Other comments on taxation
169. The consultation paper explained that rental income is included in earnings, and is therefore, for Scottish residents, subject to Scottish Income Tax. Rental providers are responsible for declaring their earnings to HMRC. However, income tax reliefs and exemptions remain a reserved matter set by the UK Government and anyone letting a room under the Rent a Room Scheme on a short-term basis, or running a bed and breakfast or guest house, can receive up to £7,500 per year in rent without paying income tax. The final question in this section of the consultation paper asked,
Q15: 'Do you have any other comments on taxation relating to short-term lets?'
170. A total of 529 respondents commented at this question. The following table provides a breakdown of those who chose to respond.
Table 19: Q15
|Host with 1 property||106|
|Host with 2+ properties||65|
|Hotel / B&B owner||7|
|Other (non short-term let) landlord||10|
171. To a large extent, comments made in response to this question echoed themes from the previous three questions. The common theme across most sub-groups, and from a small minority of respondents, was that short-term lets should pay taxes in some shape or form. A small minority also felt that owners of short-term lets should pay higher rates of tax than at present; supported by higher numbers of affected residents. Examples given by respondents included tax rates of 40% of income created or double the council tax or non-domestic rates. It was felt this would help to raise money to contribute to local services such as road maintenance or the tourist infrastructure or that it would help to disincentivise short-term lets and keep more properties in the long-term rental or housing markets. A few respondents felt there should be no tax benefits or tax relief for short-term lets; supported most by hotels / B&Bs and affected residents. However, a similar number of respondents supported the status quo; and this position was adopted primarily by hosts of single and multiple properties.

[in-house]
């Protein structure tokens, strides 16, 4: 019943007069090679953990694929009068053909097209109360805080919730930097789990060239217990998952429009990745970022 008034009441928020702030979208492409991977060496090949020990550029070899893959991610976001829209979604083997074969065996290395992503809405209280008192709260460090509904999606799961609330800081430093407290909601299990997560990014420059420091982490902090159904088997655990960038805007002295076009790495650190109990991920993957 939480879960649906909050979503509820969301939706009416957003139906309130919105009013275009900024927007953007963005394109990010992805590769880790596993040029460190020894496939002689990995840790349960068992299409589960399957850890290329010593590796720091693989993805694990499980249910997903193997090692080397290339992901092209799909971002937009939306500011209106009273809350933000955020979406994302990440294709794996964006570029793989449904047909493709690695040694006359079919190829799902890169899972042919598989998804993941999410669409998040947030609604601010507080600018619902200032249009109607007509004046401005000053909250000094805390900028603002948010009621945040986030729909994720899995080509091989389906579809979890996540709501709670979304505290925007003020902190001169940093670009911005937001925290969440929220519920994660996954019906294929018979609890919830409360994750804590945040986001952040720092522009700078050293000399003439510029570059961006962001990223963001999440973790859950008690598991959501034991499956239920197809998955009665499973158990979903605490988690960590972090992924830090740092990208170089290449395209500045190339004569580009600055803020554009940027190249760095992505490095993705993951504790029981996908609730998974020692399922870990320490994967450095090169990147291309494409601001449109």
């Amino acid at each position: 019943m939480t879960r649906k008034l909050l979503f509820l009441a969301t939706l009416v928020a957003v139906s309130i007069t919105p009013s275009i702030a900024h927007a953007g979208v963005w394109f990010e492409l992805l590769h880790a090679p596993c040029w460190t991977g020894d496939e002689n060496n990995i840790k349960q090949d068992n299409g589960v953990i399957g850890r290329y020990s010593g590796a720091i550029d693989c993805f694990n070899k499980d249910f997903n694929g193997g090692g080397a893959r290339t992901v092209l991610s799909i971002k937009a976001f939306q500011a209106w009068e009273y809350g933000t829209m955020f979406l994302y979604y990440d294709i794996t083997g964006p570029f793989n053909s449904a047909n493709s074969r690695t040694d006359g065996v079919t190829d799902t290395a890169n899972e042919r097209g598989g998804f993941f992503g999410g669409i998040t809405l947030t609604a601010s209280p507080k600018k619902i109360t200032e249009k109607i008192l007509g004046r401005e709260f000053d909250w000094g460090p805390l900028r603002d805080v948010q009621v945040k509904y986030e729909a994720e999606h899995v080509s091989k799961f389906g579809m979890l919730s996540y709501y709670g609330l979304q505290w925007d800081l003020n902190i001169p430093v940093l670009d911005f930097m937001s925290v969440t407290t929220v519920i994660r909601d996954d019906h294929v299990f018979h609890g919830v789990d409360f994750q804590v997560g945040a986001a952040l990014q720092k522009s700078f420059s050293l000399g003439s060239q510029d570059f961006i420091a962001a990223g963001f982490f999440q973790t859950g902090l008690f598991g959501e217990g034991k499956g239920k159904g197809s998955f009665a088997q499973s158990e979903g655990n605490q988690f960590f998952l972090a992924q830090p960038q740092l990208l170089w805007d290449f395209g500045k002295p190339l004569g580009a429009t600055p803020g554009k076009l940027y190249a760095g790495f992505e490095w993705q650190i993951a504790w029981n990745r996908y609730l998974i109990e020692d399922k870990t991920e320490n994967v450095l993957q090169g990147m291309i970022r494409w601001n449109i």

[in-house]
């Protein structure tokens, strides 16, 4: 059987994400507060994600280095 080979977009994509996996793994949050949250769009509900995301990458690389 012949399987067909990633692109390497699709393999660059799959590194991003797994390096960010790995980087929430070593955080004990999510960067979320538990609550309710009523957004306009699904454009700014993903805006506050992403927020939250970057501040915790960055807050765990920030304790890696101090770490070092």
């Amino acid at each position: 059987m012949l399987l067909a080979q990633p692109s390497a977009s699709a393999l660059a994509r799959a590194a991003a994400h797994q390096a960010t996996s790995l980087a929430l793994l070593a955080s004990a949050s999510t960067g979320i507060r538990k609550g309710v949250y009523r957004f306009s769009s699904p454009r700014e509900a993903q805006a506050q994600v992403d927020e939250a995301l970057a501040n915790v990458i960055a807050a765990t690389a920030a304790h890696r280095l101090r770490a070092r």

172. Smaller numbers of respondents commented that:
- Short-term lets should be taxed in the same way as other businesses with liability for corporate gains tax, national insurance, VAT and rates.
- Taxation levels should not favour short-term lets over long-term lets and that the same regulatory and taxation system should apply to both.
- There should be a level playing field with the same system applied to all bed and breakfast properties, guesthouses, hotels and short-term lets.
- Local authorities and / or HMRC should enforce whatever system is applied to short-term lets. There were also comments from a small number of organisations of the need for cohesion between HMRC and local authorities as to whether short-term lets are a business or not. It was noted at an event that there will need to be a clear definition, given that there are various different thresholds for HMRC, Business Rates, VAT etc. One stakeholder suggested a starting point could be to harmonise these elements.
- Letting platforms should be used to help declare income from short-term lets and / or work alongside HMRC or local authorities to provide the necessary information.
- Revenue from any taxation should be used for local communities and local infrastructure.
- Any additional taxation for short-term lets would damage the tourist sector as well as making some businesses unviable.
- Tourists should play a role in contributing to the services used and supported a tourist tax or visitor levy. That said, a smaller number noted they did not support a tourist tax and noted a preference for businesses to pay additional rates. There were a small number of references to the separate Scottish Government consultation on whether local authorities should be allowed to levy a tourist tax. One organisation referred to the system adopted in Amsterdam where Airbnb manage the collection of a tourist tax through the online platform and suggested this could be adopted in Scotland.
- The need to treat rural areas differently as they have a shorter tourist season with a more limited capacity to earn income from short-term lets, in comparison to cities like Edinburgh or Glasgow where the tourist season is longer and offers greater opportunities for property owners to earn significantly higher sums of money through short-term lets.
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